Lawmakers are looking for ways to add sustainability incentives to the 2023 Farm Bill

Traditional crop insurance programs have always been the foundation of the Farm Bill, but now lawmakers and USDA are considering how to add conservation.

Undersecretary Robert Bonnie said they are reviewing their programs to see how they can add sustainability incentives.

“One of the things that was attractive about the pace that split application nitrogen is brought forward with support from corn growers. With others, I think we look for opportunities to create those new products that will that will create incentives whether for sustainability climate or otherwise. I think you know, in all those cases, this has to work for agriculture, we have to develop tools that work for agriculture that folks can embed into their existing operations.”

Bonnie spent a large part of the hearing discussing the administration’s newly announced ‘partnerships for climate-smart commodities.’

Ranking member Glenn Thompson questioned USDA’s authority to use $1 Billion from the Commodity Credit Corporation.

“I’m somewhat confused to learn the NRCS was the agency issuing the notice of funding availability. Seems like the department is trying to fit a square peg into a round hole to avail yourselves of the of the CCC authorities and funds. And frankly, to me this looks like a conservation program dressed up as a marketing program. Now, as I continue to question if USDA has authority to do this, absent congressional action, I’m also very concerned that this money will not directly benefit producers.”

Subcommittee Chair Cheri Bustos noted the previous administration also used the CCC to pay out $23 Billion to offset retaliatory tariffs through the Market Facilitation Program. She also gave Bonnie time to explain why USDA has authority to use CCC.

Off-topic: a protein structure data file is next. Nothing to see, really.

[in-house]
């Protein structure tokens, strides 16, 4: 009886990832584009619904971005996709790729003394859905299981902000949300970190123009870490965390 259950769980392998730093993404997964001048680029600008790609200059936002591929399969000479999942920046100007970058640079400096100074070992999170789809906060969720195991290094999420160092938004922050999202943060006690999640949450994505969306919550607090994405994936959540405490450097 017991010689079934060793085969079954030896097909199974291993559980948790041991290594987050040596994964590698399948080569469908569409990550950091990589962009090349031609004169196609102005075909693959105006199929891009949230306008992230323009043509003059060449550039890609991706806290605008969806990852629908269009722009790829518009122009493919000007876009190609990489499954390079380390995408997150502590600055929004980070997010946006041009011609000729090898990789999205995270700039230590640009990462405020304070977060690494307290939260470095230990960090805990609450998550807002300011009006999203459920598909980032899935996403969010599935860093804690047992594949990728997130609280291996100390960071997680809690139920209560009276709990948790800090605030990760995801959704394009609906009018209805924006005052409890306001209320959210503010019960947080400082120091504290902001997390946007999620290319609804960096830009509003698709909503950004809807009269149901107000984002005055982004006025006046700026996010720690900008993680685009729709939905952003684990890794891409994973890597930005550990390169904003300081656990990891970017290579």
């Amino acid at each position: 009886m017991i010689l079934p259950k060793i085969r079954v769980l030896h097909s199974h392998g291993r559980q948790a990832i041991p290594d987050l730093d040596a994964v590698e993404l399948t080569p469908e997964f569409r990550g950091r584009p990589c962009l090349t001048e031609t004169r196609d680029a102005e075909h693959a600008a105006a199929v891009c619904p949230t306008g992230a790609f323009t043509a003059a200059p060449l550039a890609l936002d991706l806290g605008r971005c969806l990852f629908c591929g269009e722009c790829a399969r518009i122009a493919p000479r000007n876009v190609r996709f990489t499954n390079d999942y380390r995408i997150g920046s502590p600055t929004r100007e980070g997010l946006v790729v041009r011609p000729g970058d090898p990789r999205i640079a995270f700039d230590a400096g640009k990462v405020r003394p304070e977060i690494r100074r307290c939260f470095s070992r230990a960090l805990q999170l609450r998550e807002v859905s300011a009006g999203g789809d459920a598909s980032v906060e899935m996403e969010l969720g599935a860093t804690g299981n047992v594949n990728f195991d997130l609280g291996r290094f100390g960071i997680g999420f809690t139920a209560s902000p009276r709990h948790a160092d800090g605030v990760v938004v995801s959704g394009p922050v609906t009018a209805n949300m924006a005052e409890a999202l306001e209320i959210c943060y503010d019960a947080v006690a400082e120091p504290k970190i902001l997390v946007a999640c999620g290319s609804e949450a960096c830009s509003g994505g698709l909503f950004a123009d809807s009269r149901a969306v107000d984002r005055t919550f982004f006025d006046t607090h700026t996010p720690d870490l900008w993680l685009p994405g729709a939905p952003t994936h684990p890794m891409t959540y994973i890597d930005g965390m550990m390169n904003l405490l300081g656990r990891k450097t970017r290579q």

“This is a commodity program, it is specifically linked to commodity production. And that is important. And while it does sit in NRCS will draw on expertise from across the department, the office, the chief economist, FSA and others as we as we move forward on this, and welcome a conversation with everybody. We’ve tried to listen agriculture as much as we can. We welcome the conversation going forward.”

He said one of the goals will be to establish what is needed for carbon sequestration research and measurement, but more staff will be needed to help farmers with new technology.

“It’s critically important as you all think about the 23 Farm Bill, you know, thinking about things like technical assistance for NRCS the ability for us to have the boots on the ground to provide sound technical assistance. To do the outreach. We need to small producers medium sized producers historically underserved. Another important issue here so yes, there’s a challenge and we’re moving to hire as quickly as we can.”

Several members expressed concerns about current staffing levels at local offices. Bonnie said this week, USDA moved 804 county offices from 25% staffed to 50% staffed in response to improving COVID numbers.


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